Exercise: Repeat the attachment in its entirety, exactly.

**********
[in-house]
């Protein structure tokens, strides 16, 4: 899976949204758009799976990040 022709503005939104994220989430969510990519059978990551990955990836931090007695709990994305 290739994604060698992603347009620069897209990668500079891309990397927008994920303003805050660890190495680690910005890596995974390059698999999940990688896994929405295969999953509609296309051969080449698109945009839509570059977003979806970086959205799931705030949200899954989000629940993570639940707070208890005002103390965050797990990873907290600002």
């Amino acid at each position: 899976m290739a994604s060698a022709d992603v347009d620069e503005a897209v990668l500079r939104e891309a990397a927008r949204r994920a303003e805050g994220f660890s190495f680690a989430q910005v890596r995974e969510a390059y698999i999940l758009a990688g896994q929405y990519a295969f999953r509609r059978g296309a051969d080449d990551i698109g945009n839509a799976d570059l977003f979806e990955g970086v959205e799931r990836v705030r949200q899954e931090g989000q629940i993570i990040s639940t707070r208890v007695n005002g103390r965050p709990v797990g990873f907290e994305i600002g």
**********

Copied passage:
[in-house]
């Protein structure tokens, strides 16, 4: 899976949204758009799976990040 022709503005939104994220989430969510990519059978990551990955990836931090007695709990994305 290739994604060698992603347009620069897209990668500079891309990397927008994920303003805050660890190495680690910005890596995974390059698999999940990688896994929405295969999953509609296309051969080449698109945009839509570059977003979806970086959205799931705030949200899954989000629940993570639940707070208890005002103390965050797990990873907290600002």
């Amino acid at each position: 899976m290739a994604s060698a022709d992603v347009d620069e503005a897209v990668l500079r939104e891309a990397a927008r949204r994920a303003e805050g994220f660890s190495f680690a989430q910005v890596r995974e969510a390059y698999i999940l758009a990688g896994q929405y990519a295969f999953r509609r059978g296309a051969d080449d990551i698109g945009n839509a799976d570059l977003f979806e990955g970086v959205e799931r990836v705030r949200q899954e931090g989000q629940i993570i990040s639940t707070r208890v007695n005002g103390r965050p709990v797990g990873f907290e994305i600002g």